An expansion joint must not be confused with a control joint. The difference being that a control joint is a break or a cut in either the vertical or horizontal surface to prevent tensile stress developing across that joint. Control joints are generally filled with sand, mortar, grout or silicone.
An expansion joint is a specific movement profile that bridges the gap between 2 meeting surfaces to provide a suppression joint that prevents surface compression cracking and to bridge movement gaps. Expansion joints are designed to accommodate thermal, moisture and surface, substrate or foundation movement variations such as expansion, contraction, floating and many other causes of movement. Hidden expansion profiles and surface expansion profiles are specifically engineered for the complex range of gap size, movement size, movement direction and load/use type.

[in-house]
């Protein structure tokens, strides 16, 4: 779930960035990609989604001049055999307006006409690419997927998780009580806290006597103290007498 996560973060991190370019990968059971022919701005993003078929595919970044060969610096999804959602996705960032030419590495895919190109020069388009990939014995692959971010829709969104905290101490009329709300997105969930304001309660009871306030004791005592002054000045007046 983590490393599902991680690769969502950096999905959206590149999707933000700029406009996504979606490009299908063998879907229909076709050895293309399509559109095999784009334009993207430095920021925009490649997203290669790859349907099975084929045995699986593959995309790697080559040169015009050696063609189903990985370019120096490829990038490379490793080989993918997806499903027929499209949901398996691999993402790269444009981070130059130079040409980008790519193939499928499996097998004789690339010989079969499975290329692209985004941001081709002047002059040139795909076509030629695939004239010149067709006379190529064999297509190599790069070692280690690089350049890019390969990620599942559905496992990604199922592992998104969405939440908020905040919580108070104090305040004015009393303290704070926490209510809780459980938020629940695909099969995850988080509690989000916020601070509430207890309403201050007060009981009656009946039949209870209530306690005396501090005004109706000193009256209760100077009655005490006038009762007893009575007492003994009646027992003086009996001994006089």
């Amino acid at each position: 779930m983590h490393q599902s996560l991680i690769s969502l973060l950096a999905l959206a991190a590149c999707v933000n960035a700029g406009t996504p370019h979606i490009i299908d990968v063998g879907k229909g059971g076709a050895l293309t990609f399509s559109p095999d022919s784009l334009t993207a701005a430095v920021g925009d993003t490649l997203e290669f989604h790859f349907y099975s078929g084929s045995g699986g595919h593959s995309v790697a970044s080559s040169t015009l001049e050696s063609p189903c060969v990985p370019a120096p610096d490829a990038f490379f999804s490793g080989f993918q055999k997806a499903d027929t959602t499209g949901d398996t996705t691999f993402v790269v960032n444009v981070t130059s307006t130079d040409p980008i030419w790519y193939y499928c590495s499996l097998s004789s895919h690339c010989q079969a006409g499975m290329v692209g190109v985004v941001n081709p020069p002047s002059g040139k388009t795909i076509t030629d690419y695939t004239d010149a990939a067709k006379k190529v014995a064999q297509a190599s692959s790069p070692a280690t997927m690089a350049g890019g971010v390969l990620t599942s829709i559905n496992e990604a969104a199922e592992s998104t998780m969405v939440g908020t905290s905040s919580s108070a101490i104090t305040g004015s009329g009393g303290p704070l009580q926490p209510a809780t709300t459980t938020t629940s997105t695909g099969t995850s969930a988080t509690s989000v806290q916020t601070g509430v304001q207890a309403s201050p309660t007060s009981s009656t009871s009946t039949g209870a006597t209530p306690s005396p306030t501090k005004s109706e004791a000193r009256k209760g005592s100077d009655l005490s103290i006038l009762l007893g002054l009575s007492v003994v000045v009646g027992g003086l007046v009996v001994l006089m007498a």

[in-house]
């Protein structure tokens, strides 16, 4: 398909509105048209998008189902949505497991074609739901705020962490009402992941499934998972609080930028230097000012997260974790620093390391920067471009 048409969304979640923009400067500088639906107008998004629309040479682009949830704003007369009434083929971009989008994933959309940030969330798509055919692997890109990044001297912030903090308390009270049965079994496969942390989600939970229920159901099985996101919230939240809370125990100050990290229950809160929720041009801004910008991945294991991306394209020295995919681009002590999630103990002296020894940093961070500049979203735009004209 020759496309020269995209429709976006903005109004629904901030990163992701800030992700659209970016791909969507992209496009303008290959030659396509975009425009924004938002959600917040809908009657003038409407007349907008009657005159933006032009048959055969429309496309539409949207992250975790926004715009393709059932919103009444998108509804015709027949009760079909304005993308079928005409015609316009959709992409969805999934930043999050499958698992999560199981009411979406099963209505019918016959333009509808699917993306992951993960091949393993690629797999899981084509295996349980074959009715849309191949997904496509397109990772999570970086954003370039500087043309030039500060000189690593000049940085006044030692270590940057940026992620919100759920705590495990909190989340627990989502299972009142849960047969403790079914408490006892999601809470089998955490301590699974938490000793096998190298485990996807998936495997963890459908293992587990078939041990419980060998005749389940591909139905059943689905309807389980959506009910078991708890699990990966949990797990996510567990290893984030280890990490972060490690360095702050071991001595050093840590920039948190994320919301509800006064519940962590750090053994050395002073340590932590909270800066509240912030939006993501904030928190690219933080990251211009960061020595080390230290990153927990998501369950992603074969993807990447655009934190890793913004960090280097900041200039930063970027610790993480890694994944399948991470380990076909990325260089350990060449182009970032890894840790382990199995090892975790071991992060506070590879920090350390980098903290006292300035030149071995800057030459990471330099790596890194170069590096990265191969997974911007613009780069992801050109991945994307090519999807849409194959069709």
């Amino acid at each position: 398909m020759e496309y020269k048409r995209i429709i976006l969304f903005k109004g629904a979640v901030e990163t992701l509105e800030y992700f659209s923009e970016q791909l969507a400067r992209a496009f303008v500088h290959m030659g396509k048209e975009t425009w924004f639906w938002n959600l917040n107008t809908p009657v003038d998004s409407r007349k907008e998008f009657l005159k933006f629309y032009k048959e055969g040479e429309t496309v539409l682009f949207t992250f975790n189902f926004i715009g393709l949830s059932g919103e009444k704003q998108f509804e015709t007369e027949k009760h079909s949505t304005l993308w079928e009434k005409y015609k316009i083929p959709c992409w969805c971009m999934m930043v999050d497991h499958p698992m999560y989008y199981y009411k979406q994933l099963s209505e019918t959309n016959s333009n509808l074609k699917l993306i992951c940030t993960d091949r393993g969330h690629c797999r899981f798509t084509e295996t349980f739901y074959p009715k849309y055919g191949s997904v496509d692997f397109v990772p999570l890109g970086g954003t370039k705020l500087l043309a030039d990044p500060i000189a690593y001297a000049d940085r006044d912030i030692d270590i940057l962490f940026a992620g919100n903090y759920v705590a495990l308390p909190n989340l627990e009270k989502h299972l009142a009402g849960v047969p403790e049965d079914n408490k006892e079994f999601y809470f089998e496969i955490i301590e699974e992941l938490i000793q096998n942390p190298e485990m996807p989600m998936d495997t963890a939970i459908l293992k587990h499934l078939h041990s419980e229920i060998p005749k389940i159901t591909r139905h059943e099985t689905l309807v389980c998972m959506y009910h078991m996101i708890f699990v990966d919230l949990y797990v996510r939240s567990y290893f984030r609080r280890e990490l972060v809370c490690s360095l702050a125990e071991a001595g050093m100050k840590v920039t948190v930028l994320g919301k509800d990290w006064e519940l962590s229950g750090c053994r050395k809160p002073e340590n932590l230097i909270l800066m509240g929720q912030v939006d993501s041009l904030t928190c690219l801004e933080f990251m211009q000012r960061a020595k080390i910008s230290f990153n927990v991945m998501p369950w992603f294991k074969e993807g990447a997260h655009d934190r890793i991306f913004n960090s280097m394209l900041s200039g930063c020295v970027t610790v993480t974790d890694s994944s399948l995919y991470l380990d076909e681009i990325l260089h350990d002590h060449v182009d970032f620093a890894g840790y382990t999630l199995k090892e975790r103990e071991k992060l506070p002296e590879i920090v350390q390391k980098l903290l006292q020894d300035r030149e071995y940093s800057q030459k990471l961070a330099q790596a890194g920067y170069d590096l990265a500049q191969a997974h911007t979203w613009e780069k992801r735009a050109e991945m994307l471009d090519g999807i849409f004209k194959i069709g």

Surface expansion profiles are visible and must be both correctly suited to traffic use as well as visually appealing. Then consideration must also be made to determine if the expansion joint should accommodate lateral movement, horizontal movement, vertical movement or combinations of all.
Unfortunately all too often, the wrong expansion joint is specified or used for incorrect application which can and has resulted in massive rectification costs. Two main factors determine the effectiveness of expansion joints.
- Expansion Joint Selection
- Expansion Joint Installation
Below is an example of both factors resulting in failure….
Surface inspection clearly shows expansion joint failure. Subsurface reveals incorrect installation of the expansion joint.